Dear Bob ...
I have a reputation here for being a good writer. That's a problem, because I probably get 20 interruptions a week from friends and acquaintances that begin, "You're a good writer. I need to ..." followed by "send an important e-mail," "write a short report," "summarize some information," or some other minor task that involves putting words together in ways that are persuasive and easily understood.
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Then I'm trapped. I'm supposed to be a team player, which means helping out and pitching in. None of the requests are big ... mostly, they're tasks I can knock out in 10 or 15 minutes.
But I'm also supposed to do my own work, and while I'm not overworked, my manager does give me enough to do that I can easily stay busy without doing work for my teammates they're supposed to be doing for themselves.
Any thoughts on how I can say no without being branded as an unhelpful jerk?
- Unhelpful jerk
Dear Doormat ...
I can think of several. But first, a short essay on why you're right to be concerned:
Businesses are social environments, and business society divides people into two categories: those who delegate and those who are delegated to. Those who delegate are considered upwardly mobile leaders and valuable members of society. Those who are delegated to are considered grunts, the great unwashed, or at best "skilled laborers" who are valuable where they are and should be grateful to have employment.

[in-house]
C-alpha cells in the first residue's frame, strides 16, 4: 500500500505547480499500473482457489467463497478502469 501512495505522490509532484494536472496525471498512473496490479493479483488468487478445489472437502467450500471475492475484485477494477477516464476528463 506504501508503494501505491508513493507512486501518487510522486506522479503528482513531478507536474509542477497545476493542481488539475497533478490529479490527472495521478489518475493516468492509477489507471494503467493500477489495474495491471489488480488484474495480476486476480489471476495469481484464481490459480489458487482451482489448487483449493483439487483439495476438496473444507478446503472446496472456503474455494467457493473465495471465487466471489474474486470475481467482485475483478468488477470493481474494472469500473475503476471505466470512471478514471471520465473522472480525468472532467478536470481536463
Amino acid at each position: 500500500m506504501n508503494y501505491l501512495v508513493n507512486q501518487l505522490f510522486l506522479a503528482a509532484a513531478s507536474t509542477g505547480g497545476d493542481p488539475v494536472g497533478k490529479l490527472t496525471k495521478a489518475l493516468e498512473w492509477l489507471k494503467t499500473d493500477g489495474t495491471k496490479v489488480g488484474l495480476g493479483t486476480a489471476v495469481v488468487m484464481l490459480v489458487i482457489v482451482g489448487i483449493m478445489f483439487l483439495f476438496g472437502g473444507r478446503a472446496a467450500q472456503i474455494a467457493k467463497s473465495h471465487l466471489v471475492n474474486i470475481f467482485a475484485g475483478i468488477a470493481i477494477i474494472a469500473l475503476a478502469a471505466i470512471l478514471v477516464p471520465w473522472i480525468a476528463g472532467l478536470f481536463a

It's a sad-but-true reflection of modern society that being highly skilled at an identifiable craft is considered a second-rate competency when compared to being a manager. If you don't believe me, listen to a group of business managers grousing because a sports figure makes millions of dollars a year. What's their complaint? Someone has the gall to be paid CEO-level compensation for doing actual, highly skilled work that persuades customers to pay for tickets.
Which brings us to your plight: Your colleagues are, consciously, unconsciously, or as an unintended side effect, trying to turn you into one-who-is-delegated-to and themselves into one-who-delegates.
You're right to understand that Just Saying No is a poor alternative. That's because it's confrontational, which is considered bad form in most business environments.
Here's what you can do instead: